After the Storm, It’s Finally the First Day of School in Houston

HOUSTON — Kacey Cartwright and his family lost their home during Hurricane Harvey, spent a few difficult nights sheltered at a convention center and are now living in a hotel far from their old neighborhood. So the first day of school here on Monday was a welcome respite.

“It takes my mind off of everything that’s going on,” said Kacey, who is 16, a junior at Wheatley High School and a lineman on the football team. Last week, he picked up some donated clothes from the school gym after losing most of his possessions in the storm. “I get to see my friends and go to practice and just escape reality.”

On Monday, about 80 percent of the Houston Independent School District’s 287 schools opened after a two-week delay caused by the storm that drenched this region in late August. Most of the other schools are slated to reopen for classes later this month.

This district serves about 215,000 students across a vast 312 square miles, and saw an estimated $700 million in costs and damage, including swamped classrooms, soaked drywall and computers that might not work. Still, a remarkably speedy recovery appeared to be underway here on Monday, suggesting that the school system may be able to avoid the extent of upheaval and tumult that teachers and students in New Orleans experienced after Hurricane Katrina.

A social worker, Brittney Matthews, second from left, helped Wheatley students find their classroom assignments on Monday. CreditIlana Panich-Linsman for The New York Times

An anticipated exodus of Houston students to public schools in other big cities — Dallas and Austin — has so far not occurred. As of Monday morning, the Dallas Independent School District said it had enrolled 220 evacuated children. It appeared that although many Houston families remained out of their swamped homes, they were lodging with friends and relatives across the Houston region.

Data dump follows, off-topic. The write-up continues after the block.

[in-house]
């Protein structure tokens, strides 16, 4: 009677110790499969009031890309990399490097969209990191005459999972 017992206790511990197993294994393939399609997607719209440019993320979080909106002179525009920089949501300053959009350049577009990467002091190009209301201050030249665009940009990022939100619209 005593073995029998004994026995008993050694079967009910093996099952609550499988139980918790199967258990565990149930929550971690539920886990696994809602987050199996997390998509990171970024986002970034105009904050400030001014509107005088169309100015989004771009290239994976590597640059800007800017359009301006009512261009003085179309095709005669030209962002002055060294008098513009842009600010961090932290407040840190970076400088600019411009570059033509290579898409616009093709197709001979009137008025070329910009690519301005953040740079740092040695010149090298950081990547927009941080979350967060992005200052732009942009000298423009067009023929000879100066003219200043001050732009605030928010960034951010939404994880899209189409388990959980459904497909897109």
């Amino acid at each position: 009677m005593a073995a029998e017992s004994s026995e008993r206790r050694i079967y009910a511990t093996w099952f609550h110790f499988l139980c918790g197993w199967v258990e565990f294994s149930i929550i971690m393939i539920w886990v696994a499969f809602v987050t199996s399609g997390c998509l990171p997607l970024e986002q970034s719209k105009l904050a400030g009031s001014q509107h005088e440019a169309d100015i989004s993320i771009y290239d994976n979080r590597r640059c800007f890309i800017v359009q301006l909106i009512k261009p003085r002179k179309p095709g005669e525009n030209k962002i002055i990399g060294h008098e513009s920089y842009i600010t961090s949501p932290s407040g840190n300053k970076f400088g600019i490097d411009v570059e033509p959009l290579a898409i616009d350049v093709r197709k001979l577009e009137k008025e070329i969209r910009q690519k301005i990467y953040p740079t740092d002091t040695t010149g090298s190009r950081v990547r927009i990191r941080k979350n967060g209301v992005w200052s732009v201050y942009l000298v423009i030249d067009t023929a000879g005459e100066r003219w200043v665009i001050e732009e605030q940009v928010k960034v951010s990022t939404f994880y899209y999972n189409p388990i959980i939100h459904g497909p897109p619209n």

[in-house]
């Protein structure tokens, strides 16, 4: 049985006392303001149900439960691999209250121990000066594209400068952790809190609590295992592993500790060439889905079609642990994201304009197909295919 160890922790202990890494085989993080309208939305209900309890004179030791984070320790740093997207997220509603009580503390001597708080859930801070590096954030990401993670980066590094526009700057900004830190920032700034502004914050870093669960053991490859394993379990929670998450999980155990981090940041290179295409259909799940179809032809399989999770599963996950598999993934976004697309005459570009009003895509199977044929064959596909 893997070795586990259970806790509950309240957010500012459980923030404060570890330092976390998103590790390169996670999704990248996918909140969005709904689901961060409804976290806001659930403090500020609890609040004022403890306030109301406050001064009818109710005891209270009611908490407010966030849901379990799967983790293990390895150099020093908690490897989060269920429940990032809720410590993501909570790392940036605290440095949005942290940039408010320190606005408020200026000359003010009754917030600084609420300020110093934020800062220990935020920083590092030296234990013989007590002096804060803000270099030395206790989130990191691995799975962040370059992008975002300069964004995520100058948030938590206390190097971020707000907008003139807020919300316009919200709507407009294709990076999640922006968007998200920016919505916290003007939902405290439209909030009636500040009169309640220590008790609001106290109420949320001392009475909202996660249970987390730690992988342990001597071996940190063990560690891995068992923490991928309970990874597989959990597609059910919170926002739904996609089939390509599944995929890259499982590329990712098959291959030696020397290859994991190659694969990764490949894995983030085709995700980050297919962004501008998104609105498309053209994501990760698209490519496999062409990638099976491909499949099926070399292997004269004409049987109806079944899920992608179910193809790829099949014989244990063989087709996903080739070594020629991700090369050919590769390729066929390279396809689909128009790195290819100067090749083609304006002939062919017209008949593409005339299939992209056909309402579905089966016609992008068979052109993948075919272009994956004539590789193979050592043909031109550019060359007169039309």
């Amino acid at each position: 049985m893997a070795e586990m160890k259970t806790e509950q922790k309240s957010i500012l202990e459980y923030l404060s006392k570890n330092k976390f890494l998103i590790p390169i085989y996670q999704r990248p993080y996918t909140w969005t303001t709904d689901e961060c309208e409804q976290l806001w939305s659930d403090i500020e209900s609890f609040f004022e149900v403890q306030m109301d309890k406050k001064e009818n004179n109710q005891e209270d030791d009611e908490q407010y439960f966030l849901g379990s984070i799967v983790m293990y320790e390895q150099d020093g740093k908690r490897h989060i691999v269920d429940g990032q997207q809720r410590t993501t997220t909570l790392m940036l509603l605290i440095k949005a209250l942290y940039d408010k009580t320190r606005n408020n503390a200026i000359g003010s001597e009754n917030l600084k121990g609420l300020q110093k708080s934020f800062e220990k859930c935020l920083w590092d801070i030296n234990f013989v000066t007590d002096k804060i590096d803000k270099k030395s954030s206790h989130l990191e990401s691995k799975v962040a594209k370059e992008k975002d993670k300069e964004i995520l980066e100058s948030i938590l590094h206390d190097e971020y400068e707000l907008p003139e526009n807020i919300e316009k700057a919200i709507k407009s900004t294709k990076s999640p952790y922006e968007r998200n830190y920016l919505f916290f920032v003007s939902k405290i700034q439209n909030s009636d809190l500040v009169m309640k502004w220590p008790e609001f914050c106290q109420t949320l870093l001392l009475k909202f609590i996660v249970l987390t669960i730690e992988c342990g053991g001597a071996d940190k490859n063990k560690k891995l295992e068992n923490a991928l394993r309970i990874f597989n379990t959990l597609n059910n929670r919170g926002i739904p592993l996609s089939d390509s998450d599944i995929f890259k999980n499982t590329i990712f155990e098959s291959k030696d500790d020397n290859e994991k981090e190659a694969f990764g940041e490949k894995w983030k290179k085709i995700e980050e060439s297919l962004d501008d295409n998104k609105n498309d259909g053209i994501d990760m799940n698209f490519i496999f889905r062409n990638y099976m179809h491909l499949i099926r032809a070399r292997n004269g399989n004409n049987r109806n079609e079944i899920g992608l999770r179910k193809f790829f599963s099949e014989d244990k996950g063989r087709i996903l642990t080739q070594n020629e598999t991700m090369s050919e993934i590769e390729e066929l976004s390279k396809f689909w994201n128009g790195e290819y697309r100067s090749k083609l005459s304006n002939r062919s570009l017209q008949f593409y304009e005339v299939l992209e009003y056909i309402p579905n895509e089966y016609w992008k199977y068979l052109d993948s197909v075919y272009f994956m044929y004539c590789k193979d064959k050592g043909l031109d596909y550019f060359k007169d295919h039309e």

“To be online two weeks after Harvey hit is just amazing,” Mayor Sylvester Turner said.

Still, big challenges remain. Nine campuses with the worst damage will be moved to vacant properties or will share space with other schools. By this week, some buildings were still being assessed for safety — leaving thousands of parents unsure when their children would be back in a classroom, or where that classroom might be. And 270 teachers have been unable to go to work because of damage to their own homes or other disruptions after the storm, school officials said.

School officials have distributed thousands of free uniforms to families who lost school supplies in damaged homes, and announced that all students would receive three free meals a day for the duration of the school year, regardless of family income. Richard A. Carranza, the Houston schools superintendent, who formerly led the San Francisco school system, secured a $1 million donation for recovery efforts from Marc Benioff, a Silicon Valley philanthropist and the founder of Salesforce.com.

Monday looked in many ways like any other first day in Houston: Crossing guards stood on the corners, parents hugged their children, students chatted with friends and found their names on class assignment lists.

At Wheatley, a high school that is northeast of downtown Houston, the principal, Shirley A. Rose-Gilliam, greeted upperclassmen by name and directed traffic in the halls. She said she had been unsure how many students to expect. In the end, she was relieved. More students were at school on Monday, she said, than on any first day in her four-year tenure here.

A drop-off in enrollment could have led to a decrease in state funding and potential reassignment for teachers at a time when the school is already under scrutiny. Wheatley, whose student body is about half Hispanic, half African-American and 70 percent low-income, is in its sixth year with “improvement required” status. If test scores and graduation rates do not go up, the school could be shut down by the state.

“We’re working to get the scores where they need to get to, but at the same time, it’s not necessarily about scores,” Dr. Rose-Gilliam said. She said she was encouraging teachers to discuss the flooding in their classes, and urged her staff to help displaced students access counseling, clothing and even toiletries.

In the aftermath of Hurricane Katrina 12 years ago, most New Orleans public schools remained closed for more than four months. The State of Louisiana took over most New Orleans public schools, instituting changes that created the nation’s first so-called “portfolio” school district, in which the majority of schools are independently managed charter schools. Gains in test scores and the high school graduation rate followed, yet the overhaul started a fierce, ongoing debate about how to balance education reform efforts with community control of schools. Thousands of experienced African-American educators with deep roots in New Orleans were replaced by a movement of largely young, white teachers from outside.